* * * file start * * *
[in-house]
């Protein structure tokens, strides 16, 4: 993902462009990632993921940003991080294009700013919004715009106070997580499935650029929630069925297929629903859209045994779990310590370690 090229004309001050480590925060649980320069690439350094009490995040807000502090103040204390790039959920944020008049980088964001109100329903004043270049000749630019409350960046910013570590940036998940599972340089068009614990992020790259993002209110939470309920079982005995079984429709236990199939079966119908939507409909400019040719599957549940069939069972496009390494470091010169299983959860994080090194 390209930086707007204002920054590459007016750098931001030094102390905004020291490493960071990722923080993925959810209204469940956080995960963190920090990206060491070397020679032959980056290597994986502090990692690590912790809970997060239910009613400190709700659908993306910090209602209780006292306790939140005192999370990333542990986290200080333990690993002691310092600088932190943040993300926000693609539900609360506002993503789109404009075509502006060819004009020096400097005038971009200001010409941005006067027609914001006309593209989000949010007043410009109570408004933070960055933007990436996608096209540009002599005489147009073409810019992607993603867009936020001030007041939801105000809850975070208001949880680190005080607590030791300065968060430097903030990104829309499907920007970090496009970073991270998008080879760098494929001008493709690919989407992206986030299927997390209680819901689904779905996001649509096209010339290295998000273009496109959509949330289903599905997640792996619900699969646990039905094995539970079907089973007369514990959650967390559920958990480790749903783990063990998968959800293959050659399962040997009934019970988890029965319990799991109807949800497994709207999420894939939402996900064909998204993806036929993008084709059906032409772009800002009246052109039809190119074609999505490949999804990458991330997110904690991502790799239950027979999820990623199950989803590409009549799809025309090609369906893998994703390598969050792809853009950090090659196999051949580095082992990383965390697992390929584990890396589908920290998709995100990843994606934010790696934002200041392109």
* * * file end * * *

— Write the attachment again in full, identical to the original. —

[in-house]
């Protein structure tokens, strides 16, 4: 993902462009990632993921940003991080294009700013919004715009106070997580499935650029929630069925297929629903859209045994779990310590370690 090229004309001050480590925060649980320069690439350094009490995040807000502090103040204390790039959920944020008049980088964001109100329903004043270049000749630019409350960046910013570590940036998940599972340089068009614990992020790259993002209110939470309920079982005995079984429709236990199939079966119908939507409909400019040719599957549940069939069972496009390494470091010169299983959860994080090194 390209930086707007204002920054590459007016750098931001030094102390905004020291490493960071990722923080993925959810209204469940956080995960963190920090990206060491070397020679032959980056290597994986502090990692690590912790809970997060239910009613400190709700659908993306910090209602209780006292306790939140005192999370990333542990986290200080333990690993002691310092600088932190943040993300926000693609539900609360506002993503789109404009075509502006060819004009020096400097005038971009200001010409941005006067027609914001006309593209989000949010007043410009109570408004933070960055933007990436996608096209540009002599005489147009073409810019992607993603867009936020001030007041939801105000809850975070208001949880680190005080607590030791300065968060430097903030990104829309499907920007970090496009970073991270998008080879760098494929001008493709690919989407992206986030299927997390209680819901689904779905996001649509096209010339290295998000273009496109959509949330289903599905997640792996619900699969646990039905094995539970079907089973007369514990959650967390559920958990480790749903783990063990998968959800293959050659399962040997009934019970988890029965319990799991109807949800497994709207999420894939939402996900064909998204993806036929993008084709059906032409772009800002009246052109039809190119074609999505490949999804990458991330997110904690991502790799239950027979999820990623199950989803590409009549799809025309090609369906893998994703390598969050792809853009950090090659196999051949580095082992990383965390697992390929584990890396589908920290998709995100990843994606934010790696934002200041392109």